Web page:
All this, combined with the first two comments on this HSJ article http://www.hsj.co.uk/comment/leader/getting-clinicians-to-speak-up-is-the-real-key-to-fighting-poor-care/5033128.article suggest to me

        - that you are an oddity, a doctor who actually cares about patients! and
        - that many of your colleagues put their relationship with the NHS before their duties to their patients.

        As a result it seems that as usual, patients come last in the NHS. What else can we expect when they have so little power. It also seems that professionalism in the NHS is very poor. Hopefully Stephen Dorrell MP’s comments http://www.parliament.uk/business/committees/committees-a-z/commons-select/health-committee/news/11-07-26-nmcreportpublished/ will have a positive effect.

      • Samantha Johnson says:

        As a Walsall NHS colleague, soon to be ex colleague of the trust (I’d prefer to educate others than be stuck in a dead end job on occasional nights – and I have a small child at home, and yes the department manager knows of my wish to move to days – 3 and a half years I’ve been waiting), I agree with your comments, personal beliefs should have nothing to do with ‘work’ or a desire to improve the service offered in a particular field.

        I’m a non religeous christian, or should I say the christian belief system has been instilled by my parents and churches I attended when younger, though now I’m respecting of all religions for the morals and values they attempt to instill in followers (do good, respect parents, family and community first etc).

        I’ve recently noticed how schools and hospitals are handling the Norovirus outbreaks and believe education not treatment (except in exceptional circumstances) is the key, no one can really ‘prevent’ this happening again and again, even the best handwashing techniques and cleanliness would not prevent a patient coughing over others (staff and patients), but there are many ways to lessen the impact person by person, stay off work (as I did when I suspected I’d caught it via an outbreak in my sons school), rehydrate with dioralyte etc etc and go back to work once sure its passed the infectious stage. However expecting the NHS, GP services etc to cover a basic ‘common sense’ lack is absurd and places a massive burden on a system that is already struggling.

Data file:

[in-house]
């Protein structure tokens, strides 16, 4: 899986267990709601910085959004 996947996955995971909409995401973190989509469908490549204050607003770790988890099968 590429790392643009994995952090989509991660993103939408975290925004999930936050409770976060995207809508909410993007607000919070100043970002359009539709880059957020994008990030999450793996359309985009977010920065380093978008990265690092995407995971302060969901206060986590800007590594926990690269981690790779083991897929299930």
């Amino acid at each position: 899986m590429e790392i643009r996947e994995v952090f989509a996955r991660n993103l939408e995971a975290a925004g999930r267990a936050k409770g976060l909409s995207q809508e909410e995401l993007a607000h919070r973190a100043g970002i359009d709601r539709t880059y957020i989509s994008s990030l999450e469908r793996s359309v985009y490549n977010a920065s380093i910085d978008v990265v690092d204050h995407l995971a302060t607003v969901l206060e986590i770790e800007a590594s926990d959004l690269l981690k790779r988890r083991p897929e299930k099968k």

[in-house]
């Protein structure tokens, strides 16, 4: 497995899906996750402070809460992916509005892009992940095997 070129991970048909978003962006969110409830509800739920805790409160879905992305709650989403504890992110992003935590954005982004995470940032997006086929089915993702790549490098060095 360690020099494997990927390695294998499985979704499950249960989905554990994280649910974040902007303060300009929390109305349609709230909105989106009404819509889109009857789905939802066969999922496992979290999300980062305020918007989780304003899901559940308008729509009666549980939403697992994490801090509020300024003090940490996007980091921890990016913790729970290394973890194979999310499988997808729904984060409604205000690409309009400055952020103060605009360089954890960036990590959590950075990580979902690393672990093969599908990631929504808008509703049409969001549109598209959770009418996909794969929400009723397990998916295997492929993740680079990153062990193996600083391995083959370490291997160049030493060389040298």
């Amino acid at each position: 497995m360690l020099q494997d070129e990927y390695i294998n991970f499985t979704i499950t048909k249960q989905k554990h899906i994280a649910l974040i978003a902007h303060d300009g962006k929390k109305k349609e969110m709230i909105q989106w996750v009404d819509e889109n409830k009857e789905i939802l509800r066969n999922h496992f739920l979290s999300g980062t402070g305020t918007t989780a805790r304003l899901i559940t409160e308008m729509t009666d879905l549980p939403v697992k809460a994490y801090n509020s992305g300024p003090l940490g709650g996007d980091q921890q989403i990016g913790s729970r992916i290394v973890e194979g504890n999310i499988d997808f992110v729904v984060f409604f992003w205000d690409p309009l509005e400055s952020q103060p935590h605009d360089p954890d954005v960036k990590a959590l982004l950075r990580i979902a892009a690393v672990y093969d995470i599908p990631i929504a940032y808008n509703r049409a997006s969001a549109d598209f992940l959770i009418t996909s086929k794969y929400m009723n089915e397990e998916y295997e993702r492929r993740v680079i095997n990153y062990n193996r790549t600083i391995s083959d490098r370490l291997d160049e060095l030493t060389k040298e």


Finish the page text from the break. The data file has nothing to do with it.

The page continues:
So I for one applaud your attempts to address lacks in the service to NHS ‘customers’, and am heartliy sorry for the way you were treated. I did’nt know in 2007, very little information was released, but one of the reasons I’m moving on, is simply that policies and ‘targets’ have become more important than the people we are meant to serve, the public, until that changes, I’d rather be somewhere I can really be useful.

        May God Bless you for your attempts.

  3. Stephen Bolsin says:

    I don’t think much has changed since the Bristol Heart Babies scandal despite the utterances the ‘good and the great’. The establishment of the medical profession and the medical industrial complex is not interested in patient safety. Last century we developed mobile computing software to monitor doctors performance and achieve record incident reporting (97% of all incidents; 42% ‘near miss’ incidents).
    Its not difficult.
    If you want help please ask me.
    No requests from the NHS yet.

  4. billy nixon says:

    after 30yrs police service and 20 yrs of that as a cid officer, i have seen the shit reaction of the nhs to the reality of the situation. doctors, experts and nurses all turn a blind eye to the truth.
    i worked with several ‘experts’ including sir roy meadows. i was totally sickened by the legal rubish that led to his demise.
    i myself was banned from a childrens hospital accused of aggression when asking so called local ‘experts’ for statements in a child murder case.
    i was also banned from talking to crap social workers, some of whom later moved or resigned.
    after a trial, the section 9 enquiry was a cover up.